Except in Arkansas, where the price must be death, using drugs that are past their sell-by date.

  9. Tom Stone

    Why aren’t abortion rights and the right to keep and bear arms discussed as class issues?
    Does anyone think a rich kid will go to a back alley abortionist when a civilized country is a short plane ride away?
    Has anyone on the left noticed that current and former police officers have legally become a Knightly class with superior legal rights ( LEO bill of rights, ability to buy firearms not available to the general public for their personal use).
    I haven’t seen anyone on the left ask how Donald Trump ( Or Don Perata and Dianne Feinstein) obtained concealed weapons permits that are flat out not obtainable to anyone without a lot of pull. These are hot button issues and they are both clearly issues of class, why isn’t that discussed?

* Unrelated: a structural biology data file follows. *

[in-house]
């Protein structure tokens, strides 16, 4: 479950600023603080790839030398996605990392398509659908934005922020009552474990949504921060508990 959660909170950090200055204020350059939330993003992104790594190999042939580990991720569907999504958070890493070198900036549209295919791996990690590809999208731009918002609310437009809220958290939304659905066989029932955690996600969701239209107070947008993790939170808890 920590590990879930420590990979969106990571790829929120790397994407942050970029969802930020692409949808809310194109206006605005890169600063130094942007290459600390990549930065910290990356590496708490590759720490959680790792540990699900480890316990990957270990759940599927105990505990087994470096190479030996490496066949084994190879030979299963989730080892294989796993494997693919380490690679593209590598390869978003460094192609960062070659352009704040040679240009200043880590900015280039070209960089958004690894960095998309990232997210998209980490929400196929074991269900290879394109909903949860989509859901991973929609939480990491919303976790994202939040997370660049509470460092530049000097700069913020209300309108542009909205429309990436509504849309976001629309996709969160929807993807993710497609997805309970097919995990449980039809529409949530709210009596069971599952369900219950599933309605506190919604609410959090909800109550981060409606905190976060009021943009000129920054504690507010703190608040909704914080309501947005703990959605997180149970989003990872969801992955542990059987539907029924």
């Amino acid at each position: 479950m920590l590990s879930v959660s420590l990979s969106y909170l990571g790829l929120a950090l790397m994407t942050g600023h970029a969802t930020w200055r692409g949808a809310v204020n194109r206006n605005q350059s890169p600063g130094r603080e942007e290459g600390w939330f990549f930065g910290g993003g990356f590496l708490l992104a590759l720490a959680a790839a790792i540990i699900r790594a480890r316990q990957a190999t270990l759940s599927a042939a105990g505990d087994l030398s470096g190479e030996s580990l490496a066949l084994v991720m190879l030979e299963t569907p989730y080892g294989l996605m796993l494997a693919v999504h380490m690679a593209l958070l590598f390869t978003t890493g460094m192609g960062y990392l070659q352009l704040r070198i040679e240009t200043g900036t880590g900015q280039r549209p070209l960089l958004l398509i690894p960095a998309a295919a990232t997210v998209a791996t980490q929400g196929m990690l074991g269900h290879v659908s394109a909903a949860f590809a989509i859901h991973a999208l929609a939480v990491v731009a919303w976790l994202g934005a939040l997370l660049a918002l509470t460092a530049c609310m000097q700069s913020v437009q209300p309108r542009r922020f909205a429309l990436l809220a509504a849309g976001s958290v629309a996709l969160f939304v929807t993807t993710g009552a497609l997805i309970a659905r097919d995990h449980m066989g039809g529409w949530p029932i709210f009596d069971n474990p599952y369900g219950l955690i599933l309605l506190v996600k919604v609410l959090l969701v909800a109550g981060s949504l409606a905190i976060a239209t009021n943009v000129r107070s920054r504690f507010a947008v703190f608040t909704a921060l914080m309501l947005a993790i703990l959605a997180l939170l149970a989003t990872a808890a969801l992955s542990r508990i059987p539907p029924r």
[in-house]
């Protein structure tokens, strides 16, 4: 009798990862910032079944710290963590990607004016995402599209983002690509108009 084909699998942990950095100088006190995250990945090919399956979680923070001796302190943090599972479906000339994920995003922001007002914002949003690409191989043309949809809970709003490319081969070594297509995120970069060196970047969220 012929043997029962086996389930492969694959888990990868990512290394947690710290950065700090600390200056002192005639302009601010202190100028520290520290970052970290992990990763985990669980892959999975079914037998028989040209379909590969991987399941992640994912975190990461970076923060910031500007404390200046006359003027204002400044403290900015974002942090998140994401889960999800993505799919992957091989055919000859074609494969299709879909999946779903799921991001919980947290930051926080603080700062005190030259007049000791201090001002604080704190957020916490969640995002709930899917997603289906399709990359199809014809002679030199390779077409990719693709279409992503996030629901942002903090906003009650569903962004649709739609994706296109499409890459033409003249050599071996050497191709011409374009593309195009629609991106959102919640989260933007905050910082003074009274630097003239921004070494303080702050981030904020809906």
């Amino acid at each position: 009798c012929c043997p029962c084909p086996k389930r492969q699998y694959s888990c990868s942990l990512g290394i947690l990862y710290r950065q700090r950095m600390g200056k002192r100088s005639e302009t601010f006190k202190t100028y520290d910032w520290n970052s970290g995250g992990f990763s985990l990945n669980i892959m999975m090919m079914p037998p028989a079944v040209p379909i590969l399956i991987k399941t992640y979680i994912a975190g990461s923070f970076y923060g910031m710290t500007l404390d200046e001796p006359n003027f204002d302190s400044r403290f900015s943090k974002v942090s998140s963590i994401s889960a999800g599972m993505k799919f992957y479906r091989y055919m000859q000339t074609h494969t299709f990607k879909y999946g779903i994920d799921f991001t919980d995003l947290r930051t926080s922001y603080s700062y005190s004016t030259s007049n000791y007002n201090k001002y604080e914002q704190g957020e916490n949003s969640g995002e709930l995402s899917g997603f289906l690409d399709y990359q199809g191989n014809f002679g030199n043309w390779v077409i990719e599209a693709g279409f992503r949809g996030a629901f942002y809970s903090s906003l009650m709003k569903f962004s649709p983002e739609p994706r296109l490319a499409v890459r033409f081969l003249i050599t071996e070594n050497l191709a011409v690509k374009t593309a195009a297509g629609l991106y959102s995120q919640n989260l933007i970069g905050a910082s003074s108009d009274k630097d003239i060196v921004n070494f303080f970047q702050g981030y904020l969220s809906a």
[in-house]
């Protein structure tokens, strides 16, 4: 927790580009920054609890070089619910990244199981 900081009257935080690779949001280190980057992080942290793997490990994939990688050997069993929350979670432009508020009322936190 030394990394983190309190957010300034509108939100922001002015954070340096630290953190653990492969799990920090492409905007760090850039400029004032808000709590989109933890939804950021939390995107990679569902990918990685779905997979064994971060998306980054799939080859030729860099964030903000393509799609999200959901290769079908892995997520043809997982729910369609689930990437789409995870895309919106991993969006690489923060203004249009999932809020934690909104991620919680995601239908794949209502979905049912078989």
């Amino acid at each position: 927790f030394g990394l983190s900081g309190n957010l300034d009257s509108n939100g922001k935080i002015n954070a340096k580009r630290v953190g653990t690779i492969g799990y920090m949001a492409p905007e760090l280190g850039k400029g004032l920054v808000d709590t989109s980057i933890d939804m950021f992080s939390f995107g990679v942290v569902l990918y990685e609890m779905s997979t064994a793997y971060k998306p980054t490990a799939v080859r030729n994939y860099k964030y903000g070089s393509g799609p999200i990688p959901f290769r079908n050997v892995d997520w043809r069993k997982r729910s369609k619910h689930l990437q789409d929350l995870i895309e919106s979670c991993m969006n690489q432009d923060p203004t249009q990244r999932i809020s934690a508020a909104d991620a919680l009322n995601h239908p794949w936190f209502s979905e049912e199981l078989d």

1. MtnLife

      Because liberals and the professional class are basically synonymous. Why would they fight for a class they aren’t a part of? They view guns and poor workers with much the same disdain due to the predilection for messiness and real work that those terms carry. Why would they need guns to fight or for protection? They’ve got lawyers and police that respond instantly for that. Why would they need guns to hunt? They’ve got the money to buy all the organic, grass fed, free range meat that they want. To them, guns are a symbol of “the other” to be demonized accordingly.

    2. hunkerdown